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HOME NRI JOURNAL Overseas M&A based on growth story


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Overseas M&A based on growth story

Hiroyuki Kawanami,Senior Managing Director of NRI,Member of the Board of ASG


#Global operation

Dec. 04, 2018

M&A is the central as well as an essential means for Japanese companies aiming to achieve growth in the global market. On the other hand, since global expansion through overseas M&A is completely different from the conventional organic way of development (independent development through existing management resources), it is often heard that even pioneers with a long record of acquisitions struggle to achieve the expected results. In many cases, the issue is to find a way to deal with the environmental differences, such as the difference in languages, business practices and legal systems.

However, it seems that these technical issues are not the only factors that determine the outcome. The difference between the companies that successfully use overseas M&A to enable business growth and the ones that are not able to do so seems to be in the viewpoint of treating acquisitions as either a one-off event or a starting line for long-term growth.

A long-term growth story is important to link overseas M&A to business growth

Needless to say, an acquisition is only the starting line for growth. Considering the premium included in the purchase price, it can be considered as a start from minus. In order to recover the minus portion and to deal with the competition, it is necessary to continue to take various steps in a timely manner over the next 5-10 years instead of taking a breather once the acquisition is completed. To execute these steps consistently in a sustainable manner, a ‘growth story’ is required that depicts the company’s position 10 years after the acquisition and the path leading up to it.
The creation of the growth story starts with visualizing specific goals for 5-year and 10-year time horizon. A rough example would be, “The company will continuously expand its scale to become one of the top 10 players in the market by the end of 5 years. It will then gradually expand its services and eat into the market share of the top 5 companies in the major industries to gain recognition in the market as a true Tier-1 player.” Setting such goals allows clarification with regards to what needs to be done and by when.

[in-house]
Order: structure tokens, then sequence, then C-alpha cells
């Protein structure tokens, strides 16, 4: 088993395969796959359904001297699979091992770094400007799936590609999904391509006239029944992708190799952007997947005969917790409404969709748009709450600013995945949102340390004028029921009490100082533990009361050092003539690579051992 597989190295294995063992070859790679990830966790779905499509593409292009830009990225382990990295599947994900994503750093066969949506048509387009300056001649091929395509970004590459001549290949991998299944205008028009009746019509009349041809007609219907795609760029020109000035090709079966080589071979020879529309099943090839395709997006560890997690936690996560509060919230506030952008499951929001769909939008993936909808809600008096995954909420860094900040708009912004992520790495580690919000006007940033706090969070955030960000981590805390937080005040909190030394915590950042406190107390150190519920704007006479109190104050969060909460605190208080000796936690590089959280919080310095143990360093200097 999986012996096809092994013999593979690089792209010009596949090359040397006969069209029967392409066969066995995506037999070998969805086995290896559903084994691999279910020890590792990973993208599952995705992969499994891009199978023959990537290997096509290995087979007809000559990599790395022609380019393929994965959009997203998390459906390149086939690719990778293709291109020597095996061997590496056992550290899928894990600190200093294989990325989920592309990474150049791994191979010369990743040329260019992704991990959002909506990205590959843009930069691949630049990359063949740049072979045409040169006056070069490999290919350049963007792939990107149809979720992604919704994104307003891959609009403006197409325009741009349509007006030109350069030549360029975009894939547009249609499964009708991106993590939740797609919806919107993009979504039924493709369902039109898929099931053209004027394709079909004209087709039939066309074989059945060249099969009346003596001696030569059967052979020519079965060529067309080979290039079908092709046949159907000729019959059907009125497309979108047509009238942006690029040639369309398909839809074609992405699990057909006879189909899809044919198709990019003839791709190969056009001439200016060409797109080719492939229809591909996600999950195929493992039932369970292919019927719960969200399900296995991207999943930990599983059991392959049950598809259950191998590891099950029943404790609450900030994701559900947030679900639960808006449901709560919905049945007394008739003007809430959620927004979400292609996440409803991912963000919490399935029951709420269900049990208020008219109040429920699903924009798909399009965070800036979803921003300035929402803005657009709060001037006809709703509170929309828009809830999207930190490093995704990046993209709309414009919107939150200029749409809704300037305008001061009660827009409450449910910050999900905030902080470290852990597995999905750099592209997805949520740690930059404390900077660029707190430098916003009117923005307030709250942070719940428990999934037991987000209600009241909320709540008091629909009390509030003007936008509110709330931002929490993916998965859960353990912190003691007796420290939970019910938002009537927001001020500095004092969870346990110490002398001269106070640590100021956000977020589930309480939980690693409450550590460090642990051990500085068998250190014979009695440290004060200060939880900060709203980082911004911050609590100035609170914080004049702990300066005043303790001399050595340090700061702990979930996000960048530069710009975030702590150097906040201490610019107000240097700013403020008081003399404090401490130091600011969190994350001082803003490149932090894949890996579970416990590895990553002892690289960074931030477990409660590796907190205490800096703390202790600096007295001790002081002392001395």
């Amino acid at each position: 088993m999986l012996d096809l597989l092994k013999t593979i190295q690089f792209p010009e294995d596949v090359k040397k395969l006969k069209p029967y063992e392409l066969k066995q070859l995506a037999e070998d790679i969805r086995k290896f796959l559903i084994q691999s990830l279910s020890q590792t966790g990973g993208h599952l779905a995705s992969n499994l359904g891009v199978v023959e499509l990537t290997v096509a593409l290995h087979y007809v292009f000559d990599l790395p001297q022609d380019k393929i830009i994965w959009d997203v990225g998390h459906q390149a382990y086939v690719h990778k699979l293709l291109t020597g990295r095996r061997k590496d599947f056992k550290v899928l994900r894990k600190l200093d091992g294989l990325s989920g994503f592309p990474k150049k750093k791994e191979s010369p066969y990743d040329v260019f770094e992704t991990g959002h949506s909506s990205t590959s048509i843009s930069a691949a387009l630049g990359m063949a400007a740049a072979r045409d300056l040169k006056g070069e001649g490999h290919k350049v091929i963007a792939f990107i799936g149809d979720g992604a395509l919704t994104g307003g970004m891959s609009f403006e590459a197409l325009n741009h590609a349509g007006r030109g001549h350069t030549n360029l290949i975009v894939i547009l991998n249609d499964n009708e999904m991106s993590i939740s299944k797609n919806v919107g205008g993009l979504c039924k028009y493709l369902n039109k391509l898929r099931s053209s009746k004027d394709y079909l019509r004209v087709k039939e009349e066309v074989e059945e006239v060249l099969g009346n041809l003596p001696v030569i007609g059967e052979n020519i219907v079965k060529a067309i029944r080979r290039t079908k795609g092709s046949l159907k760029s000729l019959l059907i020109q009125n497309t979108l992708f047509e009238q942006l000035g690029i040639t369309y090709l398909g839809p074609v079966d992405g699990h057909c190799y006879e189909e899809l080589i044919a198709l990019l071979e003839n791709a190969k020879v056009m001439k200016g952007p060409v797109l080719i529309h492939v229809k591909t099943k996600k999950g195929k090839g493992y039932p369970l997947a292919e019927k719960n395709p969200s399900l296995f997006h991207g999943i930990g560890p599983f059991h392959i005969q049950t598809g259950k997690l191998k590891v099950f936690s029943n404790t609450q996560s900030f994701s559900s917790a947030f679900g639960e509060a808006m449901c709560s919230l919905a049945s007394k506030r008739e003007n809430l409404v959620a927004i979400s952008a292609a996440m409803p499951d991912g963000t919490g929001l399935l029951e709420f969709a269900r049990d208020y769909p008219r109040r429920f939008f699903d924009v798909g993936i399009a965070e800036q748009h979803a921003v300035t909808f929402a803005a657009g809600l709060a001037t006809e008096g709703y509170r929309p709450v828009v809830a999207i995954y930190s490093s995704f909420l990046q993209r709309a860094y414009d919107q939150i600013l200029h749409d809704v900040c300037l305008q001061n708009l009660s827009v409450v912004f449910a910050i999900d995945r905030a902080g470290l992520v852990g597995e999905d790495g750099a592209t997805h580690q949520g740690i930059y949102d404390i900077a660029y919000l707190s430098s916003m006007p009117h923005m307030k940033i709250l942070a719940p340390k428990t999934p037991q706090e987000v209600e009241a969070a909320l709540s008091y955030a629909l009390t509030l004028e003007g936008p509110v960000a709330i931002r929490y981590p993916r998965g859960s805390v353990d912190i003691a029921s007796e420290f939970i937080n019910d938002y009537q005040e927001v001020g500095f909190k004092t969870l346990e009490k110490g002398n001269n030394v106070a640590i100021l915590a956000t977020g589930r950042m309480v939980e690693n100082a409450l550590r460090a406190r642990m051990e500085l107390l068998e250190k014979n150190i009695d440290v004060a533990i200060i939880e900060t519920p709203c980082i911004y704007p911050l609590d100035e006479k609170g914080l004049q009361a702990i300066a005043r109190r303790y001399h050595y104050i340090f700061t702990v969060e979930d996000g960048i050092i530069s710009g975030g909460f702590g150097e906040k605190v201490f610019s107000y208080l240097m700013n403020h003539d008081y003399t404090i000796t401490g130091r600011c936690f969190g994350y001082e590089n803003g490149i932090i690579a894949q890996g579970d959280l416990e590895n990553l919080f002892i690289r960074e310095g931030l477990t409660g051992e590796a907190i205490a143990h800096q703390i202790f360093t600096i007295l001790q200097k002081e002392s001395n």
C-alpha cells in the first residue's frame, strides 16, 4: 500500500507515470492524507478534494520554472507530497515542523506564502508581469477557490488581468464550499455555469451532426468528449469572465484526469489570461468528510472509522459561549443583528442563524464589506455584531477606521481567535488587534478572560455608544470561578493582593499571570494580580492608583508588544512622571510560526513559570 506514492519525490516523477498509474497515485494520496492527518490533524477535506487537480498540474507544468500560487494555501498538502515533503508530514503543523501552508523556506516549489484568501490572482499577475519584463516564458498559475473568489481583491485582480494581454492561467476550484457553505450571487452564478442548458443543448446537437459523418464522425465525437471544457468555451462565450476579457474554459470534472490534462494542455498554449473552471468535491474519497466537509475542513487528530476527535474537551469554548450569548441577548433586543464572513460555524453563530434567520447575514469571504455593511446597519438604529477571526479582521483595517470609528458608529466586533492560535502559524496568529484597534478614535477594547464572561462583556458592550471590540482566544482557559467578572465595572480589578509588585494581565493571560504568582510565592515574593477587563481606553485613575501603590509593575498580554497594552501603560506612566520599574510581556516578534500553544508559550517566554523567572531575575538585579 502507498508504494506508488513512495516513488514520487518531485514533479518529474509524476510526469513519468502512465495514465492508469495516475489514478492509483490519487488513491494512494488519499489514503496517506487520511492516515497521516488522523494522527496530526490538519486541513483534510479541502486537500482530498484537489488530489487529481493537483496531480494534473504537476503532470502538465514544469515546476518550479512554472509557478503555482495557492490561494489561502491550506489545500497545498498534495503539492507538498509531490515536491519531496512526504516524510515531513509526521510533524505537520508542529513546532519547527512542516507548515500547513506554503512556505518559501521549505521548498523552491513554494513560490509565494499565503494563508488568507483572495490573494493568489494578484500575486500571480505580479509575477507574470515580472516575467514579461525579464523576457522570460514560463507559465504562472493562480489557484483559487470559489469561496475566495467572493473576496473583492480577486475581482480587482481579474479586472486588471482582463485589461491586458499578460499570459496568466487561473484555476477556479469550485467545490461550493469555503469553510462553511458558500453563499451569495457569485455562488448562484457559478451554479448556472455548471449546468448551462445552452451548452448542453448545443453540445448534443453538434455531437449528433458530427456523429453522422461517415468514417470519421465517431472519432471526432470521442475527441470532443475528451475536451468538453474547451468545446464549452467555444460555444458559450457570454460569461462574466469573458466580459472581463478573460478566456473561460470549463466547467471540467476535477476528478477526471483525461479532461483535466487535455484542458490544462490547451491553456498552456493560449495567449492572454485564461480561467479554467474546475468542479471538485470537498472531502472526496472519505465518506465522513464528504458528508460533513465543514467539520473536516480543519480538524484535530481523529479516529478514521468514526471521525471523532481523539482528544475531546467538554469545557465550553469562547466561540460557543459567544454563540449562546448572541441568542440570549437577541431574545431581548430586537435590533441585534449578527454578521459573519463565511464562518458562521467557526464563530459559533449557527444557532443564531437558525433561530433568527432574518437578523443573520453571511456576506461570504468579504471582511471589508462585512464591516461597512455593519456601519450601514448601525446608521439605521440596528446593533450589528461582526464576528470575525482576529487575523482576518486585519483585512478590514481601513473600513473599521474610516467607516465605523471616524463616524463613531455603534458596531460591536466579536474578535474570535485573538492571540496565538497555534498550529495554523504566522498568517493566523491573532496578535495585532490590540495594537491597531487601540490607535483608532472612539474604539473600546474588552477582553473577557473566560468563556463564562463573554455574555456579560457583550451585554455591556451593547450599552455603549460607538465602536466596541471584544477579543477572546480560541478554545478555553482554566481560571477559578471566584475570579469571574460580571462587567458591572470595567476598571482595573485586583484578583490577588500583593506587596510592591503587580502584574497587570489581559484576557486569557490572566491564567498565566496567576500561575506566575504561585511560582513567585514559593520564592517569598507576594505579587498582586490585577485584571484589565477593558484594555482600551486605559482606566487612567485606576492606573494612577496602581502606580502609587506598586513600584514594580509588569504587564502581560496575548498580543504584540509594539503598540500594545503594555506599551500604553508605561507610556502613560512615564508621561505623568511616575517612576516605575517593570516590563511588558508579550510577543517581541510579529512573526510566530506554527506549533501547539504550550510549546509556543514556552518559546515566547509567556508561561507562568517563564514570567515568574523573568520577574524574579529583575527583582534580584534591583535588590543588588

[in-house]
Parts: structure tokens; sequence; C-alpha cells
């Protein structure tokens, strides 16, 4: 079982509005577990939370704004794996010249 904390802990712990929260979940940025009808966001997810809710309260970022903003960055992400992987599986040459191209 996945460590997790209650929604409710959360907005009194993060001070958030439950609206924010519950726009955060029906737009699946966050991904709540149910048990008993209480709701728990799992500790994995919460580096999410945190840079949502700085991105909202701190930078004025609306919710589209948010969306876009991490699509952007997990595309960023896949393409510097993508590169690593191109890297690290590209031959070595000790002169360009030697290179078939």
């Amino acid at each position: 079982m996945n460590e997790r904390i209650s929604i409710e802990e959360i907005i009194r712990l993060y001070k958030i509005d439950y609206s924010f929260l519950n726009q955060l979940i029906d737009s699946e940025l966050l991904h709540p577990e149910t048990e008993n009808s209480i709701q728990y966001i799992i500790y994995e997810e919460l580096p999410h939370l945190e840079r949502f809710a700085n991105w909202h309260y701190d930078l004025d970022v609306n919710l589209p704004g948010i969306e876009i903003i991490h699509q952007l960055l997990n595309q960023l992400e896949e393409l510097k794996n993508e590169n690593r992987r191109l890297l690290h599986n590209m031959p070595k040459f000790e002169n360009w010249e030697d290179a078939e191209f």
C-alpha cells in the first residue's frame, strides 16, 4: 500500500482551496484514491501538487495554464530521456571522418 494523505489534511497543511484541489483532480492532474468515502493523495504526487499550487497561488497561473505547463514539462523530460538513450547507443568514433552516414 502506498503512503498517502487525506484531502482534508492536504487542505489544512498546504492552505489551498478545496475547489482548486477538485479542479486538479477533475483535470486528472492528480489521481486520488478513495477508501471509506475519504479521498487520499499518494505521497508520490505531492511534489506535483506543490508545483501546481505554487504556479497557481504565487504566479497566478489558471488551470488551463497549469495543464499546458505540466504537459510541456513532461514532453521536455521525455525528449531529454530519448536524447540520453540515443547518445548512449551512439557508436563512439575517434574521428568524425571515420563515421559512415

For example, additional acquisitions would be necessary as soon as possible for rapidly expanding the scale of sales. It is better for a company to acquire additional companies for a merger with the originally acquired company and shift to a management system that can take full advantage of the strengths of both. If we look at the broader picture, a review of the local management team might be necessary around the fifth year of repeated mergers and acquisitions since the required management style would be different. Business collaboration with Japanese headquarters and alignment of corporate governance should proceed slowly when focusing on rapid growth and move one step ahead when reviewing the management team. Many things can be understood by creating this kind of a long-term growth story. Actively sharing such a story with the stakeholders might align them and get them to work towards a common goal.

A committed attitude maintains consistency and sustainability of the growth story

In order to ensure that this growth story doesn’t end up as a failure, execution skills are also required. More specifically, it refers to the establishment of an incentive for the management of the acquired company and a continuous commitment from the company which is taking over. In general, the management team of the acquired company should be allowed to continue for a few years post acquisition in order to maintain business continuity. However, persisting with the conventional management style cannot be expected to lead to a higher growth rate. It is useful to introduce a new long-term incentive system in order to change the consciousness of the current management team and motivate them to realize the growth story. For example, it can be done by setting a multi-year KPI (Key Performance Indicator) linked to the growth story and giving a reasonable reward upon its achievement. Such kind of compensation design for the executives should be considered at the pre-acquisition stage and agreed upon with the management at the time of acquisition.
On the other hand, it is also important for the acquiring company to maintain a consistently committed stance. It is not possible to have consistency and persistence for the execution of the planned growth story if the person in charge changes in a short period of time at each stage, i.e., before the acquisition, during integration phase at the time of acquisition and subsequent business operations. It is essential for the acquiring company to maintain consistent commitment at least till the time the acquired company moves to a stable growth trajectory.

Under its vision “V2022”, Nomura Research Institute (NRI) aims to expand its global sales to \100 billion by 2022, and to realize this, it has so far acquired local firms in the US and Australia. Although NRI is in the midst of change at present, it hopes to evolve into a company that can contribute to the global growth of its customers through its own global growth.

NRI Research Paper Knowledge Creation and Integration October, 2018

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